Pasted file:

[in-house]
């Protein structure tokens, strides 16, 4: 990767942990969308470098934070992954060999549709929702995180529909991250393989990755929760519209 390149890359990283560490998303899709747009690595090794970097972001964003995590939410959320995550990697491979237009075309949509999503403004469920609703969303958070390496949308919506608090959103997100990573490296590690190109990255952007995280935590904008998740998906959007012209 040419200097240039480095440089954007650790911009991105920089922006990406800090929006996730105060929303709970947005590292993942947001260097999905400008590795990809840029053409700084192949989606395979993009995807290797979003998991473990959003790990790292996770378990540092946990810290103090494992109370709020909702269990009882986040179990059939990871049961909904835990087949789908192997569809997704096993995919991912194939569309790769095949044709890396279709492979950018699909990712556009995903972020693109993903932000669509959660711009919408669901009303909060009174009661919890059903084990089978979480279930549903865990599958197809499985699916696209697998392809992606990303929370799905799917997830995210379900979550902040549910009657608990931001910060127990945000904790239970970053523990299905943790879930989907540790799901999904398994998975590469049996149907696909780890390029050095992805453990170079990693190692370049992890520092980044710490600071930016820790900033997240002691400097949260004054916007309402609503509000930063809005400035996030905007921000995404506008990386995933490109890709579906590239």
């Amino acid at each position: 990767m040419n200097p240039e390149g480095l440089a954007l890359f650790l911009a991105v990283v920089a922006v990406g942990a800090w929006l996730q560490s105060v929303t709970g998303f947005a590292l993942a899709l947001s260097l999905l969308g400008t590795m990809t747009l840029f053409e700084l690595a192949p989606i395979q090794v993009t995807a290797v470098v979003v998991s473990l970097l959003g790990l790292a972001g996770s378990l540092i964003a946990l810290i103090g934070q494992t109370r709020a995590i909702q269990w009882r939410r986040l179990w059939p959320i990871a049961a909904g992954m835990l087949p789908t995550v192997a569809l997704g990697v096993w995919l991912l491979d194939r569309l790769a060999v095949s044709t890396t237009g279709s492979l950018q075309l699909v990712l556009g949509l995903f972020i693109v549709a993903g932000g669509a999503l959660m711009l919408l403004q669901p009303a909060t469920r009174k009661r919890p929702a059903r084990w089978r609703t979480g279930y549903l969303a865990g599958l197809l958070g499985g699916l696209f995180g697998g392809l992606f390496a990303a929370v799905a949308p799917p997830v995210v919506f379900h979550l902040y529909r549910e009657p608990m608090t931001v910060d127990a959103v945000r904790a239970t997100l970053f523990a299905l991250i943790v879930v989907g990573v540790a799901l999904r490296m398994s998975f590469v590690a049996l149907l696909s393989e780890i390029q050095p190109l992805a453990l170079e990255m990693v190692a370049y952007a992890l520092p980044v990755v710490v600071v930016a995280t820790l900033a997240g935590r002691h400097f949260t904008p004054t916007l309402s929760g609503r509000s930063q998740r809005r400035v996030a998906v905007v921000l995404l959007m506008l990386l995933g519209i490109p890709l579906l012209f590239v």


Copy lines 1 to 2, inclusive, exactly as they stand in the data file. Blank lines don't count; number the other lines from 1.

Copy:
[in-house]
């Protein structure tokens, strides 16, 4: 990767942990969308470098934070992954060999549709929702995180529909991250393989990755929760519209 390149890359990283560490998303899709747009690595090794970097972001964003995590939410959320995550990697491979237009075309949509999503403004469920609703969303958070390496949308919506608090959103997100990573490296590690190109990255952007995280935590904008998740998906959007012209 040419200097240039480095440089954007650790911009991105920089922006990406800090929006996730105060929303709970947005590292993942947001260097999905400008590795990809840029053409700084192949989606395979993009995807290797979003998991473990959003790990790292996770378990540092946990810290103090494992109370709020909702269990009882986040179990059939990871049961909904835990087949789908192997569809997704096993995919991912194939569309790769095949044709890396279709492979950018699909990712556009995903972020693109993903932000669509959660711009919408669901009303909060009174009661919890059903084990089978979480279930549903865990599958197809499985699916696209697998392809992606990303929370799905799917997830995210379900979550902040549910009657608990931001910060127990945000904790239970970053523990299905943790879930989907540790799901999904398994998975590469049996149907696909780890390029050095992805453990170079990693190692370049992890520092980044710490600071930016820790900033997240002691400097949260004054916007309402609503509000930063809005400035996030905007921000995404506008990386995933490109890709579906590239």